Filter filterStart = filterFactory.greaterOrEqual(filterFactory.property("date"), filterFactory.literal(start_date));
Filter filterEnd = filterFactory.less(filterFactory.property("date"), filterFactory.literal(end_date));
Filter filterTime = filterFactory.and(filterStart, filterEnd);

Create styles before rendering for features

There are some ways to create styles for our features. One is to use a SLD document and the other is doing programmatically.

In my case, I chose to use the second form so here is a bit of cumbersome code (I ommited the try/catch section) which create the desired style to identify positive and negative lightnings.

// Create style
StyleBuilder styleBuilder = new StyleBuilder();
StyleFactory styleFactory = styleBuilder.getStyleFactory();
FilterFactory2 filterFactory = styleBuilder.getFilterFactory();

// Style for Positivos Graphic grP = styleFactory.createDefaultGraphic(); Mark markP = styleFactory.getCircleMark(); markP.setStroke(styleFactory.createStroke(filterFactory.literal(Color.BLUE), filterFactory.literal(1))); markP.setFill(styleFactory.createFill(filterFactory.literal(Color.CYAN))); grP.graphicalSymbols().clear(); grP.graphicalSymbols().add(markP); grP.setSize(filterFactory.literal(5));

// Style for Negativos Graphic grN = styleFactory.createDefaultGraphic(); Mark markN = styleFactory.getCircleMark(); markN.setStroke(styleFactory.createStroke(filterFactory.literal(Color.RED), filterFactory.literal(1))); markN.setFill(styleFactory.createFill(filterFactory.literal(Color.ORANGE))); grN.graphicalSymbols().clear(); grN.graphicalSymbols().add(markN); grN.setSize(filterFactory.literal(5));

Filter filterPositiveValor = ff.and(filter, CQL.toFilter("value >= 0")); Filter filterNegativeValor = ff.and(filter, CQL.toFilter("value < 0"));

// Create symbols and rules to render every feature PointSymbolizer symPositivos = styleFactory.createPointSymbolizer(grP, null); PointSymbolizer symNegativos = styleFactory.createPointSymbolizer(grN, null);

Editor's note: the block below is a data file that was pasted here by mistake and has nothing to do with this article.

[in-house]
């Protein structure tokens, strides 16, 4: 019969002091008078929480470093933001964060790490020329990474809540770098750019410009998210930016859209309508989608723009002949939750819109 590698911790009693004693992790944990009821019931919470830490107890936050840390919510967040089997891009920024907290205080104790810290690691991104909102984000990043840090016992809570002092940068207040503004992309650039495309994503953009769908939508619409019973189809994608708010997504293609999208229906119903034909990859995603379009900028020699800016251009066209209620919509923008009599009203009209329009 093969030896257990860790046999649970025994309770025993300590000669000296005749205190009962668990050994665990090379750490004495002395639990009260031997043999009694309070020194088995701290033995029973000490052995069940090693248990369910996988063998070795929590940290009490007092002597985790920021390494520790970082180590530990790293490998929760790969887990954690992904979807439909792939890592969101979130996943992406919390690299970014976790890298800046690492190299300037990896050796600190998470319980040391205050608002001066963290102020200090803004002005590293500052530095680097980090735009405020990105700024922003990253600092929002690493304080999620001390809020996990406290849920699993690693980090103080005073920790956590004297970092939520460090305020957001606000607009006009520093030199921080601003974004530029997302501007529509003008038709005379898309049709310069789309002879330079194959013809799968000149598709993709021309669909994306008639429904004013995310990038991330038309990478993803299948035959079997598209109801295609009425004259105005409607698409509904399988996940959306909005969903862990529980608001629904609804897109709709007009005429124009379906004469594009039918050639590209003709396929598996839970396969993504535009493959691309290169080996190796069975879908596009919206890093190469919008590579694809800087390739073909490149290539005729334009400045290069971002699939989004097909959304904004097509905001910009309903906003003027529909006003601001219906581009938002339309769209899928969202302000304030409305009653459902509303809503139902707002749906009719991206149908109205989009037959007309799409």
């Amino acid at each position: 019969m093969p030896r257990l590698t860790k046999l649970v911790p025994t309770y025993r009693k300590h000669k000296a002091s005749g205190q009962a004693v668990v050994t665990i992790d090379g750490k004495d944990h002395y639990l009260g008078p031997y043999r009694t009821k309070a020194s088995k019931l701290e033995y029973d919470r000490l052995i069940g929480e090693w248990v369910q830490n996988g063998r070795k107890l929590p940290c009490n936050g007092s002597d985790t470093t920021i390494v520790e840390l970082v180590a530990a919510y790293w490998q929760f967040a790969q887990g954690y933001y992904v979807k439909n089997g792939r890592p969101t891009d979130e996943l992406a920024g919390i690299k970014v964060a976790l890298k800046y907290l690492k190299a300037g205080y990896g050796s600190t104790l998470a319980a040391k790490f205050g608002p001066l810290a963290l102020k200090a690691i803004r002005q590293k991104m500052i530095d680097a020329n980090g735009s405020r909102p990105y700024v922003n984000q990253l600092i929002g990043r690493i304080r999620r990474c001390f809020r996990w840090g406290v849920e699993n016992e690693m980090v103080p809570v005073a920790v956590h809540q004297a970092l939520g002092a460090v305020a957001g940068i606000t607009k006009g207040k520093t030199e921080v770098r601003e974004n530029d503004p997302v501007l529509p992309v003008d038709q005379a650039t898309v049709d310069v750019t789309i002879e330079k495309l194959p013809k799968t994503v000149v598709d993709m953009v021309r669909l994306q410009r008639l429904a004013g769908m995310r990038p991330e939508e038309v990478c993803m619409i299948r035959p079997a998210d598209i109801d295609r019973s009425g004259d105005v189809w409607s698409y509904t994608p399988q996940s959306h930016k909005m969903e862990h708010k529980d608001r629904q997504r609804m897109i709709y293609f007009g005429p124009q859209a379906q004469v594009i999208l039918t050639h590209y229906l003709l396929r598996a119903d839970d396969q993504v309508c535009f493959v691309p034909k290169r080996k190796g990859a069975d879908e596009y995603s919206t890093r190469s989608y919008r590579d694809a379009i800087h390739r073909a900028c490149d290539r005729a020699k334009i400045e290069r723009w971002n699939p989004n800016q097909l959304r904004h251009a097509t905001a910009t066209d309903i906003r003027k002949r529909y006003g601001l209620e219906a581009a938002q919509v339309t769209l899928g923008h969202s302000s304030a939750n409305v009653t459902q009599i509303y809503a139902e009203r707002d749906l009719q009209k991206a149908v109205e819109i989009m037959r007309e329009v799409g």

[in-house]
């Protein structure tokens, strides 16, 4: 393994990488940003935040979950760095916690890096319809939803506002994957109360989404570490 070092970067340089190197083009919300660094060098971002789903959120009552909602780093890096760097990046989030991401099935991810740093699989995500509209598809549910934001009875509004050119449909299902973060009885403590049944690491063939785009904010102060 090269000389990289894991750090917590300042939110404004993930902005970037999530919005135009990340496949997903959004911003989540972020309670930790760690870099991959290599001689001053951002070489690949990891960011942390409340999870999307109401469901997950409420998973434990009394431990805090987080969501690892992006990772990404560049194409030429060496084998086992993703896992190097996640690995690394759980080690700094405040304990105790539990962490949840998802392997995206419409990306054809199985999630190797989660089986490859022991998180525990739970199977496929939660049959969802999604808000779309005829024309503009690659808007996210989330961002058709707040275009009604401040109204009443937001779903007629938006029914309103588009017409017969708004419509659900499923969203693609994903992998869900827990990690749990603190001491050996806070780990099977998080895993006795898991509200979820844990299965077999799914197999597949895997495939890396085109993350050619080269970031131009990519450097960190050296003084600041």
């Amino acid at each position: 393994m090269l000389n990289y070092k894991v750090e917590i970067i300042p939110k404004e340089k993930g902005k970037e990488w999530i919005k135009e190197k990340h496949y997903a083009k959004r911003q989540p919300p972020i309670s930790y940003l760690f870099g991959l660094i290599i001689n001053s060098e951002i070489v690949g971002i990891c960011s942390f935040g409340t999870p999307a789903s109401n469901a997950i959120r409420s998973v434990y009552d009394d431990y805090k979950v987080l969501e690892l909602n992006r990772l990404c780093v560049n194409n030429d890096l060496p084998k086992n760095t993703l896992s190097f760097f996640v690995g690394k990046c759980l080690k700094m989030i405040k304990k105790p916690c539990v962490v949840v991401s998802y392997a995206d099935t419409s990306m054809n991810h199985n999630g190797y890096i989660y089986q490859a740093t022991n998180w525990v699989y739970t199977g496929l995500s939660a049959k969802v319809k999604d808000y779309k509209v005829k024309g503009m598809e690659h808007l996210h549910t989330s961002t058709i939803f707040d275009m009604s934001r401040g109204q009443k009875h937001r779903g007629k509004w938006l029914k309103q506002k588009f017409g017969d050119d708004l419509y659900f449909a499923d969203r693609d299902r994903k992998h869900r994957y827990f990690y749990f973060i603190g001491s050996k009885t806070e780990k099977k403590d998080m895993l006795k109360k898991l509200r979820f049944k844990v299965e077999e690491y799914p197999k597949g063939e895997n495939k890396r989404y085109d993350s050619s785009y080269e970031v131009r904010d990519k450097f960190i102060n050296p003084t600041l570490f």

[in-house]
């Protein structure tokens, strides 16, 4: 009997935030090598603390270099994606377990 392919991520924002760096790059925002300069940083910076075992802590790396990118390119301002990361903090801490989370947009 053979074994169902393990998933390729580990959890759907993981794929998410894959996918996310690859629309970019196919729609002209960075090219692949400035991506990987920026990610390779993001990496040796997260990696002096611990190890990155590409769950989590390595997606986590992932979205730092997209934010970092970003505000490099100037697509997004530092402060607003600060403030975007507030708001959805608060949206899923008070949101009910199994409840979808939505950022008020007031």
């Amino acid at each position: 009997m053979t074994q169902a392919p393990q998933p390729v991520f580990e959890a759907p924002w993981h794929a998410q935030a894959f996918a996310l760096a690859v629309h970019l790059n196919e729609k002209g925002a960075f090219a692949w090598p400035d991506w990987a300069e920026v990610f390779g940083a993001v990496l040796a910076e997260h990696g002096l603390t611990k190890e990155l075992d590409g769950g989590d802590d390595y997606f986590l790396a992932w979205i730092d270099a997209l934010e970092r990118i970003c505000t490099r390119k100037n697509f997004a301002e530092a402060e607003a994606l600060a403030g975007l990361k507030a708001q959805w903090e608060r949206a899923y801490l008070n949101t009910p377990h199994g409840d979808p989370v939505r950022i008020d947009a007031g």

Rule ruleP = styleFactory.createRule(); ruleP.symbolizers().add(symPositivos); ruleP.setFilter(filterPositiveValor); FeatureTypeStyle ftsP = styleFactory.createFeatureTypeStyle(new Rule[]{ruleP});

Rule ruleN = styleFactory.createRule(); ruleN.symbolizers().add(symNegativos); ruleN.setFilter(filterNegativeValor); FeatureTypeStyle ftsN = styleFactory.createFeatureTypeStyle(new Rule[]{ruleN});

// Finally create out style Style style = styleFactory.createStyle(); style.featureTypeStyles().add(ftsP); style.featureTypeStyles().add(ftsN);

Create the map and render to a file

The map creating is straightforward:

MapContext map = new DefaultMapContext();
CoordinateReferenceSystem crs = CRS.decode("EPSG:3785");

and then render it to a file. I will paste here the code on the GTRenderer tutorial. You can play a bit with the code and change some values: area of interest, size of the output image, etc.

public void saveImage(final MapContent map, final String file, final int imageWidth) {
GTRenderer renderer = new StreamingRenderer();

Rectangle imageBounds = null;
ReferencedEnvelope mapBounds = null;
try {
    mapBounds = map.getMaxBounds();
    double heightToWidth = mapBounds.getSpan(1) / mapBounds.getSpan(0);
    imageBounds = new Rectangle(
            0, 0, imageWidth, (int) Math.round(imageWidth * heightToWidth));

} catch (Exception e) {
    // failed to access map layers
    throw new RuntimeException(e);

BufferedImage image = new BufferedImage(imageBounds.width, imageBounds.height, BufferedImage.TYPE_INT_RGB);

Graphics2D gr = image.createGraphics();

try {
    renderer.paint(gr, imageBounds, mapBounds);
    File fileToSave = new File(file);
    ImageIO.write(image, "jpeg", fileToSave);

} catch (IOException e) {
    throw new RuntimeException(e);



Every tool is designed and built with a goal in mind, because this normally the use of a map server is always the proper selection. But sometimes you have specific needs that general tools doesn't solve and here is when open source project like GeoTools can help you.

I would to note that programing this way the image generation is much more faster than use of GeoServer because we are avoiding lots of intermediate steps a map server does: get request, parse, check and validate parameters and once query is executed, image composed it must be returned to the client via HTTP protocol.